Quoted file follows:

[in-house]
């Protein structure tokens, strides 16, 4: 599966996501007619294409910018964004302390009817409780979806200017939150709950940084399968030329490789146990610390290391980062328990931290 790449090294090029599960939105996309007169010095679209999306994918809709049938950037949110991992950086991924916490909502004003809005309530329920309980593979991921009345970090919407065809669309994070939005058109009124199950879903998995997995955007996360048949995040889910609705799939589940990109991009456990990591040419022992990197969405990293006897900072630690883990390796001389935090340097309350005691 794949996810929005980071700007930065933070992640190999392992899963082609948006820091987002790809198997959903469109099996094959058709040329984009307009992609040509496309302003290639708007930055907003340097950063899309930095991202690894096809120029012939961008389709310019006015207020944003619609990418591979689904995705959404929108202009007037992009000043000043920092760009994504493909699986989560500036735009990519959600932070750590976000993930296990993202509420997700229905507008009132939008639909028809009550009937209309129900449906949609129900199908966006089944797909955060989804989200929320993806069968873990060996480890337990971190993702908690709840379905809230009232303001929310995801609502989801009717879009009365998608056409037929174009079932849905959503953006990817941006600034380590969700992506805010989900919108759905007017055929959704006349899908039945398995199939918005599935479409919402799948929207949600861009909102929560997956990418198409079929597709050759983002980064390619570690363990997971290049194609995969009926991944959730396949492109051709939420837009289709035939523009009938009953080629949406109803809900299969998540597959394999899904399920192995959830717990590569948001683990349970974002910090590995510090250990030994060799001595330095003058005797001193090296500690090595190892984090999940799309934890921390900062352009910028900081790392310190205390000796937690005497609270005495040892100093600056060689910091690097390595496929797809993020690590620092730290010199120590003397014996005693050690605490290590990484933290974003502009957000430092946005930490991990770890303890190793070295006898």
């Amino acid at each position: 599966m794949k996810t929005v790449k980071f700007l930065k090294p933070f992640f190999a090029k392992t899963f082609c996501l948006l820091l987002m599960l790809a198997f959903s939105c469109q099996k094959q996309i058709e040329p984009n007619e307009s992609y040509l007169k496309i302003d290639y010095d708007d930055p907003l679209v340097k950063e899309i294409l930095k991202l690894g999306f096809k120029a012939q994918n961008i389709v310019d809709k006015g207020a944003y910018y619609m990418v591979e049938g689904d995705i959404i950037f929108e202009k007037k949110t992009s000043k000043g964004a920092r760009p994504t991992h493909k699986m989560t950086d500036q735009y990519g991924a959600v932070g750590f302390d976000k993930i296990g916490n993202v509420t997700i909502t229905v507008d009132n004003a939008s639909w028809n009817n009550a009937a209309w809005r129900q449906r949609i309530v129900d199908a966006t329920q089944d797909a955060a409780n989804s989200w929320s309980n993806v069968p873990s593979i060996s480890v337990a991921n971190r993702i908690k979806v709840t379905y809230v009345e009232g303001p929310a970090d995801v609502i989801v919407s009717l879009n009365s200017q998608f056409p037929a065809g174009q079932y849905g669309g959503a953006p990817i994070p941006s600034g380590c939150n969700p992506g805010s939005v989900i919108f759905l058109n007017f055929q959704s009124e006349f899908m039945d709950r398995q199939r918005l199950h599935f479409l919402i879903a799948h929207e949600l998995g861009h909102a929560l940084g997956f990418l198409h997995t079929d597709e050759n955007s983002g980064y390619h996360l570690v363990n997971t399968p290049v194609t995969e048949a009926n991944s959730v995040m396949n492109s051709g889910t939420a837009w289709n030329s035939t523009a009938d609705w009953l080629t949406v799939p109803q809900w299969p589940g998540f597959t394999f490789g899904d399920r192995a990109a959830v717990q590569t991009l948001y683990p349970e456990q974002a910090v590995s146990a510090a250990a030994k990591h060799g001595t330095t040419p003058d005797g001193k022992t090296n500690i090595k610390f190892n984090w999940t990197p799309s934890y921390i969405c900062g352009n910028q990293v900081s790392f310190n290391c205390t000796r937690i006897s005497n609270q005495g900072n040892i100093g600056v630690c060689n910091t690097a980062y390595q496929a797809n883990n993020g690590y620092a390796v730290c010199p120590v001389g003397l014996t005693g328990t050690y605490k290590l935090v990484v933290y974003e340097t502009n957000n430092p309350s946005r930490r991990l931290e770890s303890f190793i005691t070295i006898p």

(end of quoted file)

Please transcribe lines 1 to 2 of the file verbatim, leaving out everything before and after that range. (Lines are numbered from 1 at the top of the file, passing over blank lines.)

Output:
[in-house]
């Protein structure tokens, strides 16, 4: 599966996501007619294409910018964004302390009817409780979806200017939150709950940084399968030329490789146990610390290391980062328990931290 790449090294090029599960939105996309007169010095679209999306994918809709049938950037949110991992950086991924916490909502004003809005309530329920309980593979991921009345970090919407065809669309994070939005058109009124199950879903998995997995955007996360048949995040889910609705799939589940990109991009456990990591040419022992990197969405990293006897900072630690883990390796001389935090340097309350005691 794949996810929005980071700007930065933070992640190999392992899963082609948006820091987002790809198997959903469109099996094959058709040329984009307009992609040509496309302003290639708007930055907003340097950063899309930095991202690894096809120029012939961008389709310019006015207020944003619609990418591979689904995705959404929108202009007037992009000043000043920092760009994504493909699986989560500036735009990519959600932070750590976000993930296990993202509420997700229905507008009132939008639909028809009550009937209309129900449906949609129900199908966006089944797909955060989804989200929320993806069968873990060996480890337990971190993702908690709840379905809230009232303001929310995801609502989801009717879009009365998608056409037929174009079932849905959503953006990817941006600034380590969700992506805010989900919108759905007017055929959704006349899908039945398995199939918005599935479409919402799948929207949600861009909102929560997956990418198409079929597709050759983002980064390619570690363990997971290049194609995969009926991944959730396949492109051709939420837009289709035939523009009938009953080629949406109803809900299969998540597959394999899904399920192995959830717990590569948001683990349970974002910090590995510090250990030994060799001595330095003058005797001193090296500690090595190892984090999940799309934890921390900062352009910028900081790392310190205390000796937690005497609270005495040892100093600056060689910091690097390595496929797809993020690590620092730290010199120590003397014996005693050690605490290590990484933290974003502009957000430092946005930490991990770890303890190793070295006898």